In early 2015, Pravoslavie.ru posted in both Russian and English an article by Clement Nehamaiyah on his path to the Orthodox Church. To our pleasant surprise, we learned that the article was read in India and prompted an Indian non-Chalcedonian Christian to write a letter to Clement in which he attempts to prove that the “Indian Orthodox Church” is the true Church of Christ as it was brought to India by the Apostle Thomas. We asked Clement to answer this very interesting letter, and his brother Polycarp, who became Orthodox together with his brother, responded.
"I was shocked to read this."
A letter from the non-Chalcedonian Basil Varghese
Greetings in the name of our Lord!
I happened to read your letter entitled, “The Indian Mission will be the most fruitful mission in the world”. First of all, I congratulate you on finding the Truth in the Orthodox Church.
I see that you mention your knowledge about the “monophysitic” “jacobites” “who call themselves Orthodox” in India. Let me register the shock I felt on reading that. I personally belong to the Indian Orthodox Church, founded by the Apostle St. Thomas himself. The Primate Patriarch of this Church is the Catholicos of the East, successor to the Apostolic Throne of St Thomas. At present, His Holiness Baselios Mar Thoma Paulos II is the reigning Patriarch. Until the Portuguese came to India in 1498 and started trying to dominate the native Christians through the next century, my Church was in close contact with the Persian Church (which was also founded by St. Thomas). So it is safe to assume that our forefathers’ faith might have been Nestorian. But after half a century of Catholic domination (1599-1653), my Church declared independence through the Oath of Slanting Cross in 1653, which was the FIRST open revolt in India against foreign colonial domination. Then my Church sent letters to other Churches of the East for help—we had no bishops. Only the Syriac Orthodox Church responded. After more than two centuries of acquaintance with Syriac bishops, my Church slowly absorbed their liturgy and adopted it fully by the 19th century.
Please understand that the Oriental Orthodox Churches are NOT monophysites. If you examine the historical and political backdrop of the Synod of Chalcedon (how Patriarch Anatolius of Constantinople was cowed into accepting the Tome of Leo by Empress Pulcheria, how a power-hungry bishop of Rome decided to take revenge on the unassuming Patriarch of Alexandria—note that the same hunger for power by the Roman Pope was a key factor in the Great Schism) and study carefully about “in two natures” versus “from two natures”, you will understand the truth. Basically, the Byzantine Orthodox and the Oriental Orthodox have the same faith, only expressed in slightly different ways, which has caused confusion. Please read the minutes of the Chambesy Agreement.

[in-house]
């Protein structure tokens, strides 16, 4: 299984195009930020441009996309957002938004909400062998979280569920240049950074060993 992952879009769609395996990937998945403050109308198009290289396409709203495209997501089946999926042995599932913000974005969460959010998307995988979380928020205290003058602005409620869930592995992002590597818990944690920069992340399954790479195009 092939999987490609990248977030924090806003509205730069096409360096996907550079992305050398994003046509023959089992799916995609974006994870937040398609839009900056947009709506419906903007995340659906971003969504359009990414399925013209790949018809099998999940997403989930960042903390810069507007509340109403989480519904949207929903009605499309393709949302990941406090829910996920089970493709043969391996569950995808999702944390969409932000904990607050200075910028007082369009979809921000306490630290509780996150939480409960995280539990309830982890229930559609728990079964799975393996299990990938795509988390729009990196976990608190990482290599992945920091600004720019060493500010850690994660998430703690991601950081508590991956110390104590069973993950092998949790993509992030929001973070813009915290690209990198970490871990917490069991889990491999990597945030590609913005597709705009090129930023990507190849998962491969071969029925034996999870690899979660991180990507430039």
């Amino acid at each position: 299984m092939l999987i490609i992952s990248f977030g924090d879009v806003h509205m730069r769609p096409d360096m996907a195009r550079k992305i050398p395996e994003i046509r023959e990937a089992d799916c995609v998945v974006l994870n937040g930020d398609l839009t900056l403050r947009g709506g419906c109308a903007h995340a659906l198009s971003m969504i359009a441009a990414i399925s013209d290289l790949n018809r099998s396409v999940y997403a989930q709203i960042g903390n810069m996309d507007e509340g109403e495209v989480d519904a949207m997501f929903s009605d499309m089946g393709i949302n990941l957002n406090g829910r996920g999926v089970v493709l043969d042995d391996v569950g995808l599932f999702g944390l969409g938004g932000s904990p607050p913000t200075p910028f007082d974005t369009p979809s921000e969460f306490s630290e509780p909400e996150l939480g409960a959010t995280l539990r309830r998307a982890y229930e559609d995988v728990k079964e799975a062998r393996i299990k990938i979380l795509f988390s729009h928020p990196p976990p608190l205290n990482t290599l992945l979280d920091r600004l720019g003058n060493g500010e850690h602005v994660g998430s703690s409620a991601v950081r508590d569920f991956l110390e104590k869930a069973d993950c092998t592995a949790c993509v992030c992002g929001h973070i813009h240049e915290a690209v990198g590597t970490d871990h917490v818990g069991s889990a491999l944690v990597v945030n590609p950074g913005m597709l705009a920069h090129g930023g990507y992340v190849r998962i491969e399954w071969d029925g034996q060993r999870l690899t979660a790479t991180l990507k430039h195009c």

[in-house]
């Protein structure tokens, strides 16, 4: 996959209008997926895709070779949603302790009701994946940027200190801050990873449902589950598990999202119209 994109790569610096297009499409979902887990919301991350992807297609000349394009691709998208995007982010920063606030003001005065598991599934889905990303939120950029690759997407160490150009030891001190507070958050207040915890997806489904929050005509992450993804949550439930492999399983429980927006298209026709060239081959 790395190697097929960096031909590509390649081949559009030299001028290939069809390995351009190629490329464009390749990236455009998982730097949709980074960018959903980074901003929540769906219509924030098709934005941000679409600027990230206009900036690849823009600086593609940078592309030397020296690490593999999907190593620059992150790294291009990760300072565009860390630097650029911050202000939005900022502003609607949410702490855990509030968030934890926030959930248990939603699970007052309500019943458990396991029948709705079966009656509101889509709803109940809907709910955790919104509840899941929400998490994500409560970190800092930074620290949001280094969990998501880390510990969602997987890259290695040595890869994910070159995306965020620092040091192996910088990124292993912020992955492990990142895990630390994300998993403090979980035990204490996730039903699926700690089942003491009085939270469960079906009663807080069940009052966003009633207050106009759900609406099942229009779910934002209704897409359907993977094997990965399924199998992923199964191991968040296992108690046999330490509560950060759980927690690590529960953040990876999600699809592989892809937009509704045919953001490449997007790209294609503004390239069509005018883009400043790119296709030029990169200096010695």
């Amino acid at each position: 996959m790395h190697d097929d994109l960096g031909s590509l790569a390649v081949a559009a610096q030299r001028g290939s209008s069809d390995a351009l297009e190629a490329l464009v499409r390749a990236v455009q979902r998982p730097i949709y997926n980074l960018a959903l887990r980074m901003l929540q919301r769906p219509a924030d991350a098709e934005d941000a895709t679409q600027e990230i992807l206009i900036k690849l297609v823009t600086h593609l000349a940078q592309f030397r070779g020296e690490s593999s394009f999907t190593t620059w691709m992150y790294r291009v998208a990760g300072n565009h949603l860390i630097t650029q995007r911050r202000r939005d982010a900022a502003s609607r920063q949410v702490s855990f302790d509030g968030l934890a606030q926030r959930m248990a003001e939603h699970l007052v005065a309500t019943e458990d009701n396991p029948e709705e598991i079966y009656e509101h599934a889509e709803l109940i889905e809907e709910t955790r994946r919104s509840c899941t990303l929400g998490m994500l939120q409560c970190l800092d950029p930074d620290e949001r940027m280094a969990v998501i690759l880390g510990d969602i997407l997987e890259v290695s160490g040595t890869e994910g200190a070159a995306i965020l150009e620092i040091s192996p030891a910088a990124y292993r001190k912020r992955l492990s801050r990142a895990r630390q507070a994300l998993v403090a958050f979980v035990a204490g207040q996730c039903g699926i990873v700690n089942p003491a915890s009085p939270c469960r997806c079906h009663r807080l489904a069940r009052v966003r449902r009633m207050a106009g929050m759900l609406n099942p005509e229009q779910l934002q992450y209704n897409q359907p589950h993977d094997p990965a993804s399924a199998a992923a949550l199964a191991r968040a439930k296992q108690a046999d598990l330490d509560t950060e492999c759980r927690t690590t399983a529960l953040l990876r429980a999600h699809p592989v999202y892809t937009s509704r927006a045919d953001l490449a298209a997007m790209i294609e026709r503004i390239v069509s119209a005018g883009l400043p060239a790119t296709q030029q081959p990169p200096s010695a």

You can also refer to the works of the famous Reverend Father Dr. V. C. Samuel and the celebrated Metropolitan Paulos Mar Gregorios, which shed light on these matters.
Also, the name “Jacobite” is derogatory. We shed that name about a century ago. It was used by the “Melkites” to mock us for our affinity to Jacob Baraddaeus who was anti-Chalcedonean. (See how you dislike being called “Melkites”? In the same way, we dislike being addressed “Jacobites”.)
Right now, considering the extremism being revealed by Hindus, please understand that it is time for the Christians of India to stand united. I am from Kerala. Even in your state Maharashtra, the Indian Orthodox Church has a strong diocese with a Metropolitan's See at Mumbai. At Nagpur, we have a prestigious seminary (St. Thomas Orthodox Theological Seminary). Please join me in my prayer for the re-establishment of Communion between the Eastern Orthodox Church and the Oriental Orthodox Church. We have high hopes in the goodness of His Holiness H. Patriarch Kirill and His Eminence Metropolitan Hilarion Alfayev. The former Patriarch His Holiness Alexey II was a great friend of the Indian Orthodox Church. Right now, the Russian Orthodox priest Father Dr. Stephen Headley is on a visit to a monastery of Indian Orthodox Church at Kottayam, Kerala. Let us pray for growing fraternity between the Eastern and Oriental Churches.
Yours in Christ,
“We are made inheritors of the Apostle Thomas only through unbroken succession.”
The answer from an Orthodox Christian in India, Polycarp Nehamaiyah
Greetings in the name of Most Holy of Jesus Christ!
I am glad to know that my testimonial letter was read in India. I am also glad to receive your response to which I am replying with brotherly love. I can understand your shocked reaction being a member of the Oriental Orthodox Church. If I were an Anglican today, maybe I would have felt similarly, but that would have been out of a feeling of zeal for my sect, but nevertheless a feeling without insight into fuller truth and its experience. There are multiple angles to see or judge a thing, that is, the completely wrong angle, the partially right and partially wrong angle, and completely right angle. People looking through each of these angles think that they are right and their point of view is correct; however, what matters is not what people think about a certain thing from their point of view but what the truth is. This is especially important when we talk about “The” Christian faith, which is the life of the Holy Spirit in the Church of Blessed Trinity. And for this reason we must have the right angle to see and judge a matter unto the glory of God, instead of blasphemy. As an Orthodox I disagree not only with the history you stated but also with the theology; but I assure you my reaction of disagreement and reply to you is only out of love and concern for my beloved fellow believer in Christ.